Abstract

The Gibbs free energy of formation for sodalite, Na4Al3Si3O12C], calculated from published data on its decomposition to nepheline and NaCl is:

T (deg. K)    1000    1100    1200    1300    1400

∆Gf (K cal/gfw) -1305.8 -1273.5 -1239.6 -1199.9 -1160.2

Sodalite stability is strongly controlled by silica activity. At high temperatures it will be found only in magmas whose silica activities are near or below the nepheline-albite equilibrium. At lower temperatures its stability field expands and it will be stable at higher silica activities, and will therefore precede nepheline in the crystallization sequence of phonolitic trachytes. If fcl2 is not more than 108 greater than fF2 villiaumite (NaF) or fluorite and nepheline will take the place of sodalite. ∆G° for nosean (Na8Al6Si6O24[SO4]) has also been estimated, and it similarly can precede nepheline in the crystallization order of phonolitic trachytes. The ratio of fso2/fcl2, of nosean coexisting with sodalite has been calculated for various temperatures and fo2. The stability of sulphate (nosean) rather than sulphide minerals is controlled not only by fO2, but also by silica activity and peralkalinity.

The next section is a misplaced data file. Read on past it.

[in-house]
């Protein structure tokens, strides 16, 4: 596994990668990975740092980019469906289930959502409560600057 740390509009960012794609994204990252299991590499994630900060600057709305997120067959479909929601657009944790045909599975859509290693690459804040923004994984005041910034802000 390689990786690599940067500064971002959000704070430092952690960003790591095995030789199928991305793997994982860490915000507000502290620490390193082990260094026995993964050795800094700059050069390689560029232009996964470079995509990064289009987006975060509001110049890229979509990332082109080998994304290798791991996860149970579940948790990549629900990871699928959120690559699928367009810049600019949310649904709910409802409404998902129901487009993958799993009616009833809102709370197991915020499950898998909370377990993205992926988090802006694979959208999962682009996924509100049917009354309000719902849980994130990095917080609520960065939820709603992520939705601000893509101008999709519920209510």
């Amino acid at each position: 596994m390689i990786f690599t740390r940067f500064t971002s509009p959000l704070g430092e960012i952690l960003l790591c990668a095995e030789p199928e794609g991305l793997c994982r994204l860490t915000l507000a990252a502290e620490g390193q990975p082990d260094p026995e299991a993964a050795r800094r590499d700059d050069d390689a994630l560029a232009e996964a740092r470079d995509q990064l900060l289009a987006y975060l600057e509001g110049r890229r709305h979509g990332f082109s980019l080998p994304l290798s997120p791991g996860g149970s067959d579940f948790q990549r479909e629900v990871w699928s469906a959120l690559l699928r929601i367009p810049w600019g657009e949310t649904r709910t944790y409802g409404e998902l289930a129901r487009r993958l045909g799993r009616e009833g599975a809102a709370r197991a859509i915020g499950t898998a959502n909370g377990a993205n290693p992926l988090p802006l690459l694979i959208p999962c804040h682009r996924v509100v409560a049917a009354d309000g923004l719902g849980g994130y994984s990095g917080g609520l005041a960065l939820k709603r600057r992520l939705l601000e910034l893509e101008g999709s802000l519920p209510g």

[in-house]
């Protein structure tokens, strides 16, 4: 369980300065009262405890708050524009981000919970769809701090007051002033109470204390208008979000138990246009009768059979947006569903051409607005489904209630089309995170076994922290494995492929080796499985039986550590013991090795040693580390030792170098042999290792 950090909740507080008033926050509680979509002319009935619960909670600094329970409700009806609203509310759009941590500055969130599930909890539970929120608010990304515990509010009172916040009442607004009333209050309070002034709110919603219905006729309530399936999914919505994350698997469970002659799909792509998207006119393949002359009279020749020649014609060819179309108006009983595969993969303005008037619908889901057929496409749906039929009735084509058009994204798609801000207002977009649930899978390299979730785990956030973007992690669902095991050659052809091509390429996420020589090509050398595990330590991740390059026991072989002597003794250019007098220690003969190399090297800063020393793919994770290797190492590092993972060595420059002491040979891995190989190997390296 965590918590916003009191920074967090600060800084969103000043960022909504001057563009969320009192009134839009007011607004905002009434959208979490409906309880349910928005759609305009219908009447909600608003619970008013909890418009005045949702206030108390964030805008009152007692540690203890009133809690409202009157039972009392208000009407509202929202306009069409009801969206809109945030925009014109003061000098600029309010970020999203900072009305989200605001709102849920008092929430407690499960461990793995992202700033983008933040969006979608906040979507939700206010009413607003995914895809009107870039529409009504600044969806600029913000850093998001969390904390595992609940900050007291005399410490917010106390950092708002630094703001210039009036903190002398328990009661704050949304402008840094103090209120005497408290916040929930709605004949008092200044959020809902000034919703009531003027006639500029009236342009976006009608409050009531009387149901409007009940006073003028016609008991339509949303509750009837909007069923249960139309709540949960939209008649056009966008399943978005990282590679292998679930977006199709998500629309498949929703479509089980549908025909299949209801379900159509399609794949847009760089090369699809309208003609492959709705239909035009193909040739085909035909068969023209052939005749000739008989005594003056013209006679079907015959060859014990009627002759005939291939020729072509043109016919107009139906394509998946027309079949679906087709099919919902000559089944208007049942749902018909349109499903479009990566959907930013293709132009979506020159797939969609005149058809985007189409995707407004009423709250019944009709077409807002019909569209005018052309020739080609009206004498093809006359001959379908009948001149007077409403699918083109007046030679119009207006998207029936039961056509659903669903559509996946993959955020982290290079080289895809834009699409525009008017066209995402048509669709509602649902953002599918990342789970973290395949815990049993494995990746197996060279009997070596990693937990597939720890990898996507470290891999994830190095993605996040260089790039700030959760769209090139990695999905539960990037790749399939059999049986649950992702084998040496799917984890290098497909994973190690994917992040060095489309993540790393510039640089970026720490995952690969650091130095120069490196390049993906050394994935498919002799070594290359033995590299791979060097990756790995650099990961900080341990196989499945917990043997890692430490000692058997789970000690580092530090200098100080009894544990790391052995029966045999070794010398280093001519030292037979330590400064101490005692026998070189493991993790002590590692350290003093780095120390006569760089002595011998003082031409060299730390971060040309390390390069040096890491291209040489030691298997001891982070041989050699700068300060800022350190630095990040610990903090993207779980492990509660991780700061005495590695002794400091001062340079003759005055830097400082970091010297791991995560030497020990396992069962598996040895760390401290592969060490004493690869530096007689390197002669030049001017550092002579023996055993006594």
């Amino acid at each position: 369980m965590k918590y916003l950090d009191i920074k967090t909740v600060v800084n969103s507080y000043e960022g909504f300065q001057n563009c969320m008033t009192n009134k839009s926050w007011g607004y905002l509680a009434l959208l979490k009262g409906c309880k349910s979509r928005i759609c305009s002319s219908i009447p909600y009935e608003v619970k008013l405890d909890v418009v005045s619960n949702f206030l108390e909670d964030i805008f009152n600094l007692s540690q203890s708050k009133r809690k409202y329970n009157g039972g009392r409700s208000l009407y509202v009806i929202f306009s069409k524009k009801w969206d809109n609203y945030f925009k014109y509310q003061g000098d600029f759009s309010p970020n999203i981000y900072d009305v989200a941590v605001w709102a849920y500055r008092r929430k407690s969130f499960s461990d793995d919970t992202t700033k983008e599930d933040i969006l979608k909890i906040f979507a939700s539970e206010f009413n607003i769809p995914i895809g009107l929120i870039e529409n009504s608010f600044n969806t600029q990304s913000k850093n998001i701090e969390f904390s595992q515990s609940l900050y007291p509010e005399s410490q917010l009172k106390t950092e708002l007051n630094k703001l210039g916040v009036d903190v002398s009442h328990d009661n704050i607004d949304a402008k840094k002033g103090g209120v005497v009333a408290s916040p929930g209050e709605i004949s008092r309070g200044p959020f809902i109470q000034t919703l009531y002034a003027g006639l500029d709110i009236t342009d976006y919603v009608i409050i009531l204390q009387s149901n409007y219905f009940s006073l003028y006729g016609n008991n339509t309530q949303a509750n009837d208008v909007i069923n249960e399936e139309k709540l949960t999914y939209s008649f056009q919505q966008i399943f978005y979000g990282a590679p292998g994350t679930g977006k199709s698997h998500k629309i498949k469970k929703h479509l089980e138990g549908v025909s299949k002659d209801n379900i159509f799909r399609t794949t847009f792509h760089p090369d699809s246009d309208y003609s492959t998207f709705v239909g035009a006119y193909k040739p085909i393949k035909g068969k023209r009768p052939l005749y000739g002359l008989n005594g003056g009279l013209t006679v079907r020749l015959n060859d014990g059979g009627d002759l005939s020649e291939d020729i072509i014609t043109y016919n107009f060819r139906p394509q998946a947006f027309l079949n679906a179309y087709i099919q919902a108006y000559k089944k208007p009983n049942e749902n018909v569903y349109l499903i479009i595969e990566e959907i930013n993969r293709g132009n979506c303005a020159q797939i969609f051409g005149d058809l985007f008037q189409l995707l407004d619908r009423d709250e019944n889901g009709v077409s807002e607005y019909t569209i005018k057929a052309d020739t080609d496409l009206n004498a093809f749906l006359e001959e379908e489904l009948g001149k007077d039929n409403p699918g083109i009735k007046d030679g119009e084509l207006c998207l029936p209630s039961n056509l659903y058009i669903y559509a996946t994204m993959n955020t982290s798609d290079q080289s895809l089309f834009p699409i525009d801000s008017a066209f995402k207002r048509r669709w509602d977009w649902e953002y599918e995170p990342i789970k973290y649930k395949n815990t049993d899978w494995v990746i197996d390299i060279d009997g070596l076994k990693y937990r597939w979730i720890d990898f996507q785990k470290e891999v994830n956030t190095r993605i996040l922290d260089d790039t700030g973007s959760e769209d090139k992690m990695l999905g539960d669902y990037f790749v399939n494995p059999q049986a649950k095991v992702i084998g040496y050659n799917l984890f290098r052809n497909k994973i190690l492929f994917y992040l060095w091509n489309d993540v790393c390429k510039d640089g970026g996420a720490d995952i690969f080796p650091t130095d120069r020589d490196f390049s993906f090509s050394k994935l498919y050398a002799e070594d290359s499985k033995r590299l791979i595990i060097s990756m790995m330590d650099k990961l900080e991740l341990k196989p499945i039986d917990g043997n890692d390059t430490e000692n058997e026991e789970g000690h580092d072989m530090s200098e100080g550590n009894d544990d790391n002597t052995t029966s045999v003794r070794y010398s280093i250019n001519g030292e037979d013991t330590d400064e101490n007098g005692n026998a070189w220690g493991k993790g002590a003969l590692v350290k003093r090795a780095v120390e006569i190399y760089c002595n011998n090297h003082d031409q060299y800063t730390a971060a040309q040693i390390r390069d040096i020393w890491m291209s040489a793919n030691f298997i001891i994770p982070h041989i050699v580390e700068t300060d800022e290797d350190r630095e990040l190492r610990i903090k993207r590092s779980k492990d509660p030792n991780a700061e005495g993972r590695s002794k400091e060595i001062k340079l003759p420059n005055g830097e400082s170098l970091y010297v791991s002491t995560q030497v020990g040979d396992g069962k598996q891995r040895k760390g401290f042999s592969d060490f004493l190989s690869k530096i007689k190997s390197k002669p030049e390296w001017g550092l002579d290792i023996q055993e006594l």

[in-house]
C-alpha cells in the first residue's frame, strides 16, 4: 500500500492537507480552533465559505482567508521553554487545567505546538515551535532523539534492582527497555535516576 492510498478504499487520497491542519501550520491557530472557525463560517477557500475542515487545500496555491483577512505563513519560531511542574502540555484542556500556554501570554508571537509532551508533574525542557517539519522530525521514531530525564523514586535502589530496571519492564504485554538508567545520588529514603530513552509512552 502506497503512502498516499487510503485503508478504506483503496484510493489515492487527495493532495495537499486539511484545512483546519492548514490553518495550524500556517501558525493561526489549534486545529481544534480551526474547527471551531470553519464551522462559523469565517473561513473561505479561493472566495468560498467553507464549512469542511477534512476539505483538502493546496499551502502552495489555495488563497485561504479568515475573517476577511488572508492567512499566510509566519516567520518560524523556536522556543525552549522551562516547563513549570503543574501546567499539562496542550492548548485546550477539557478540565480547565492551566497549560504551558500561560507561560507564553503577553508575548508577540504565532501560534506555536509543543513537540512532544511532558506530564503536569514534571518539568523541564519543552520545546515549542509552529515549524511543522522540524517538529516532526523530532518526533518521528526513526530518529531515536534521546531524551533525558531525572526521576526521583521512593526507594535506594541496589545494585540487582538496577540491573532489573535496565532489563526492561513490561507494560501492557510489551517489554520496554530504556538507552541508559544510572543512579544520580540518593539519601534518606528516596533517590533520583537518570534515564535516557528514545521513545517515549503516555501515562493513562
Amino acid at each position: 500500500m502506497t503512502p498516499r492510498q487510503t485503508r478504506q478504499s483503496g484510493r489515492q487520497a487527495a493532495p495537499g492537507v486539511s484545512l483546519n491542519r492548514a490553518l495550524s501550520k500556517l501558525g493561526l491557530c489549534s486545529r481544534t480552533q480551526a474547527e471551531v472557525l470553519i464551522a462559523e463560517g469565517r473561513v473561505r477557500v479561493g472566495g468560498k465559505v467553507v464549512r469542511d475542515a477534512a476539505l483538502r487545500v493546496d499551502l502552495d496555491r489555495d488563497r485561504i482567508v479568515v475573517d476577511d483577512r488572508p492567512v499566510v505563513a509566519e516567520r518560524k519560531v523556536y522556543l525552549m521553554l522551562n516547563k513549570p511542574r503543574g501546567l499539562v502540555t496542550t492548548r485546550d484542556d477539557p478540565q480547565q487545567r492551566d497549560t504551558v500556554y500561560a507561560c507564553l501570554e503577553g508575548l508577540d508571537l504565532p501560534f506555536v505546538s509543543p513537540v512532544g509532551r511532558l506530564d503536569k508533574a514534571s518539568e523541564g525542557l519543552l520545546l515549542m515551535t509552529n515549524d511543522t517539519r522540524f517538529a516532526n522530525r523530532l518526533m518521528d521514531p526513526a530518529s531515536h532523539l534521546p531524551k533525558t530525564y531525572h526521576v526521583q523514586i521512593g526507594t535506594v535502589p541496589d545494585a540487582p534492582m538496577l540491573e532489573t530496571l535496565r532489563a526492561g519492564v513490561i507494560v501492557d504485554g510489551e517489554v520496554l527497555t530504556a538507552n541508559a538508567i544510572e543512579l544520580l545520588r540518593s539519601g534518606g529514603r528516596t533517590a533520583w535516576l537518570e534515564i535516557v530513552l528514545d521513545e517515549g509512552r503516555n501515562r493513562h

Values of fcl2 calculated from the sodalite-bearing trachytes of Mt. Suswa, Kenya, vary from 10-13.4 at 1400°K to 10-23.5 at 1000°K, and the upper limits of fF2 vary from 10-23 to 10-35 atmospheres. Estimated fugacities of HC1 and SO2 are several orders of magnitude lower than the partial pressures of the same components in fumarolic gases of a hyper-sthene-dacite, as is to be expected. Siliceous magmas rich in Cl will generate a fluid phase rich in Cl which is expelled as crystallization proceeds. Magmas of lower silica activities (trachytes, leucite-basanites) will retain their Cl or SO2, as sodalite or nosean are stable.

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